High background levels of ozone pollution make it hard for Las Vegas and other southwestern cities to meet US air quality standards in spring, two NOAA studies find.
But local pollution sources drive summer's high ozone days.
When Super Bowl LVI kicks off at the SoFi Stadium in Los Angeles on February 13, a nearby command center operated by emergency managers will include NOAA experts.
When COVID-19 pandemic began in the US, counties and cities across the nation imposed stay at home orders, closed schools or imposed travel restrictions. From March 2020 onward, many Americans hung up car keys and settled into their homes for work and school. Traffic patterns dramatically changed, and previously smog filled vistas became clearer.
NOAA and NIST have installed a Doppler lidar instrument to an existing weather station on top of the Department of Commerce’s Herbert Clark Hoover Building in Washington, D.C. to measure wind flow and turbulence in the lowest part of the atmosphere for a research project studying greenhouse gas emissions in the Capitol area.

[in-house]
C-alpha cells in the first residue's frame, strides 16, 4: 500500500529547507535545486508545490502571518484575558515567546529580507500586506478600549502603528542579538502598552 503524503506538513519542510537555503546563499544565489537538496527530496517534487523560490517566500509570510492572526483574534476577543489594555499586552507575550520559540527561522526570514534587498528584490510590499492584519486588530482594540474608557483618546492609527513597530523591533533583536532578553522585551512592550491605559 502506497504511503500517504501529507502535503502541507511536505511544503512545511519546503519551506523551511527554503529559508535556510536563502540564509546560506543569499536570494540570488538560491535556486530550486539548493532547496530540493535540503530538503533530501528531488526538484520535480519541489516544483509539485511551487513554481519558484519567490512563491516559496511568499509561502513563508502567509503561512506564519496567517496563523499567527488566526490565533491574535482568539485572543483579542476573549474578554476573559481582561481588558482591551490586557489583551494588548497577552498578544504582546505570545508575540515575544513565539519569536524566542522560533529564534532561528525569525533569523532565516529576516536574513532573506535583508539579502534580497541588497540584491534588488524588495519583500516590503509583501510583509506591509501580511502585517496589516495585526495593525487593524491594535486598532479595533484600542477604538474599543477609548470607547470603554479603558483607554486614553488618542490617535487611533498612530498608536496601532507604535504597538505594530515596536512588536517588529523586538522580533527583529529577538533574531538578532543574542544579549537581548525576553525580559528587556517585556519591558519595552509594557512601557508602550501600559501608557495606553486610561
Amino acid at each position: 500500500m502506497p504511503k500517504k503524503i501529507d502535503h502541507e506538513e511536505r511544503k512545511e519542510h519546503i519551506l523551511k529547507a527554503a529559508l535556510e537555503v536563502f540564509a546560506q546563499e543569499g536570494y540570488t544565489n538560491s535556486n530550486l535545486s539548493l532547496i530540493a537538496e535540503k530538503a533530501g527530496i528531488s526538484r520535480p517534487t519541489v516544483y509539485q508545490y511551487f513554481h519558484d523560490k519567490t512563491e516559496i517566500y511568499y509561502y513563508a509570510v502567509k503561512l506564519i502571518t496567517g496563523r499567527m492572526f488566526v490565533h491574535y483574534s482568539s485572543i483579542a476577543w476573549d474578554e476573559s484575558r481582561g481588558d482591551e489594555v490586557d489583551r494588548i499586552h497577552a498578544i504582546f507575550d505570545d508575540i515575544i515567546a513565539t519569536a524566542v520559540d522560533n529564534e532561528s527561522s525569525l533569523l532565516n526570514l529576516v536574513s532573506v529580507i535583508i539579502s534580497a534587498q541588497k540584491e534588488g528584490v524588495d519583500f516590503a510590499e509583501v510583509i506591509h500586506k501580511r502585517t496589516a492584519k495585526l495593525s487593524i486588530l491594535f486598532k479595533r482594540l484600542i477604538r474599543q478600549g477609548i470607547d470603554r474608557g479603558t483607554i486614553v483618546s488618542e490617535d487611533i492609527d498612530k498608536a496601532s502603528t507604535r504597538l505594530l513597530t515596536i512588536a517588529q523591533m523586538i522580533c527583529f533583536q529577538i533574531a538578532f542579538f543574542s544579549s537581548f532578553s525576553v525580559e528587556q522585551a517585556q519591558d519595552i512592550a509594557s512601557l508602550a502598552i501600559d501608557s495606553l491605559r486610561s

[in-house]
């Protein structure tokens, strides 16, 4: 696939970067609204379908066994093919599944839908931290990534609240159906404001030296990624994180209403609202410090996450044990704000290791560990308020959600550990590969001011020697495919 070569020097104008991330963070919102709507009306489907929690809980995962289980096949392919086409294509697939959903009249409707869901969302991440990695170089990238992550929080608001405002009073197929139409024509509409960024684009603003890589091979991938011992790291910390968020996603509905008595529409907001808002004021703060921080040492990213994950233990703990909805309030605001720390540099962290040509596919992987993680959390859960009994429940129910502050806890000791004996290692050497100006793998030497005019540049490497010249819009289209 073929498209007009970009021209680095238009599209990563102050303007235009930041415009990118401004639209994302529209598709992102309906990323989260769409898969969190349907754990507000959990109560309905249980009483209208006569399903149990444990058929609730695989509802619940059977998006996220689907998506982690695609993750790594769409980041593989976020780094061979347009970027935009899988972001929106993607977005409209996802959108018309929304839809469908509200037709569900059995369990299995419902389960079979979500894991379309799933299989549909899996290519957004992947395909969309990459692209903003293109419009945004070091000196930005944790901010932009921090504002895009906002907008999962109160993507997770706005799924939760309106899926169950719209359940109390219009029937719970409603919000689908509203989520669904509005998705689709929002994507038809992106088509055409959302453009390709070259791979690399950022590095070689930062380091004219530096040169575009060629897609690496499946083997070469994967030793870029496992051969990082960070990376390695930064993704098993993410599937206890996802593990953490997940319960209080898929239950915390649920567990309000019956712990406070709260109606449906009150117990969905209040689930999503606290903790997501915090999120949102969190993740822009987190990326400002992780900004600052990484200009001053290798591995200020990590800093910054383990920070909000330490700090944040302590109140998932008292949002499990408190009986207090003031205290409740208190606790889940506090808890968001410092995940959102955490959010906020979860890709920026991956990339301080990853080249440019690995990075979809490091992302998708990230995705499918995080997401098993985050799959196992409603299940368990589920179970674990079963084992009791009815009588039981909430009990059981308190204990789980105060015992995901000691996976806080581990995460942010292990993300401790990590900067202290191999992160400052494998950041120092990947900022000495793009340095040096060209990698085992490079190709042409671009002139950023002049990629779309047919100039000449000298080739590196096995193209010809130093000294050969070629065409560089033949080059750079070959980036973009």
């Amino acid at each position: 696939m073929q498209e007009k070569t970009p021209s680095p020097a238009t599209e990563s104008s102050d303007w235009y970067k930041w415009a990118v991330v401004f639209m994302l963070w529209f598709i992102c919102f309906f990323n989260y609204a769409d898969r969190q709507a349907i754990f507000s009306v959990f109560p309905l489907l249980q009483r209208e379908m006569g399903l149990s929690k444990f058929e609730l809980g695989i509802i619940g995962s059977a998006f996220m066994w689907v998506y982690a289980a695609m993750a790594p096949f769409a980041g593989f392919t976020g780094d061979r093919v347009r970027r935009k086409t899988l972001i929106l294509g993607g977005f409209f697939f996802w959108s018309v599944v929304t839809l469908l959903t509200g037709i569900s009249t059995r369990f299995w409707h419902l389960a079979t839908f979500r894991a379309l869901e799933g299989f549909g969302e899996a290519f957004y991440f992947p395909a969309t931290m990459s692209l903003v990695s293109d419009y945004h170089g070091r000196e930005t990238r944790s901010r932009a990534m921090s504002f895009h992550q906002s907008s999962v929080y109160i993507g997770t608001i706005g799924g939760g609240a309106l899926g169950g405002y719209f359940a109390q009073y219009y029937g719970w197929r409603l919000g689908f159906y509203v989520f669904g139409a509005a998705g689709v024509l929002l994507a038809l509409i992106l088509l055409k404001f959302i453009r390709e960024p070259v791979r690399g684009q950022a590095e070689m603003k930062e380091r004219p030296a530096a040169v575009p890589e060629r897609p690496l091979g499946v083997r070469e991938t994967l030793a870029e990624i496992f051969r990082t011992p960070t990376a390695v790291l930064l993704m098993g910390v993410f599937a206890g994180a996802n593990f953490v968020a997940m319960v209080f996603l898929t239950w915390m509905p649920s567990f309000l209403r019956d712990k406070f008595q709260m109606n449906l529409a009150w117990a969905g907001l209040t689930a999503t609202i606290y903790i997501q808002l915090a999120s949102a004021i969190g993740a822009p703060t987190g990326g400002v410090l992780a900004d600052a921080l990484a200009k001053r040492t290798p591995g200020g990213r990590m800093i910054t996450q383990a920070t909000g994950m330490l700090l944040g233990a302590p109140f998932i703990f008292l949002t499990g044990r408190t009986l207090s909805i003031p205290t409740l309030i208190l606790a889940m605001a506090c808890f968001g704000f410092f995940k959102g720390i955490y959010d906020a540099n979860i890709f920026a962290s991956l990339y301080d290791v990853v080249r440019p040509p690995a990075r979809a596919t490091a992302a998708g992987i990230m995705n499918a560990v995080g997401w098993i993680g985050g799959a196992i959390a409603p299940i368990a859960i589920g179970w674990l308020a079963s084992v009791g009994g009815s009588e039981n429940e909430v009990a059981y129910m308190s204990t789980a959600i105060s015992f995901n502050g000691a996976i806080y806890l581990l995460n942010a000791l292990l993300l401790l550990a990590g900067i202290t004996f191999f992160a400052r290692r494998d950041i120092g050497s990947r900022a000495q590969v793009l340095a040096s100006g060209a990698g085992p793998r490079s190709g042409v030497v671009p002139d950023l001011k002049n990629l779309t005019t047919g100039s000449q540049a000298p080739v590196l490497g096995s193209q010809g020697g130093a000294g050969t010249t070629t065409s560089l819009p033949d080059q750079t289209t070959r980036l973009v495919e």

The giant methane cloud spotted by satellite over the U.S. Southwest that made national headlines in 2014 wasn’t a persistent, undiscovered “hotspot” as first thought, but the result of a nightly atmospheric condition and topography that trapped industrial and natural emissions of the potent greenhouse gas near the ground in the basin overnight, according to new research published in the journal Elementa by CIRES and NOAA.
NOAA's HRRR-Smoke model may still be designated as experimental, but when wildfires are burning, many count on it for smoke forecasts.
Running on the newest version of NOAA’s Global Forecast System, or GFS, the FV3-Chem model forecasts the distribution of some primary air pollutants: smoke, soot, organic carbon, sulfate, and large and small particles of dust and sea salt - collectively known as aerosols. Because these aerosols affect the weather, the model also provides weather forecasts.
A NOAA study published in Nature Geosciences takes a new look at faint, old smoke and finds that it is just as important an influence on the climate as the thick plumes produced by active fires.
Oceanic and Atmospheric Research (OAR) - or "NOAA Research" - provides the research foundation for understanding the complex systems that support our planet. Working in partnership with other organizational units of the NOAA, a bureau of the Department of Commerce, NOAA Research enables better forecasts, earlier warnings for natural disasters, and a greater understanding of the Earth. Our role is to provide unbiased science to better manage the environment, nationally, and globally.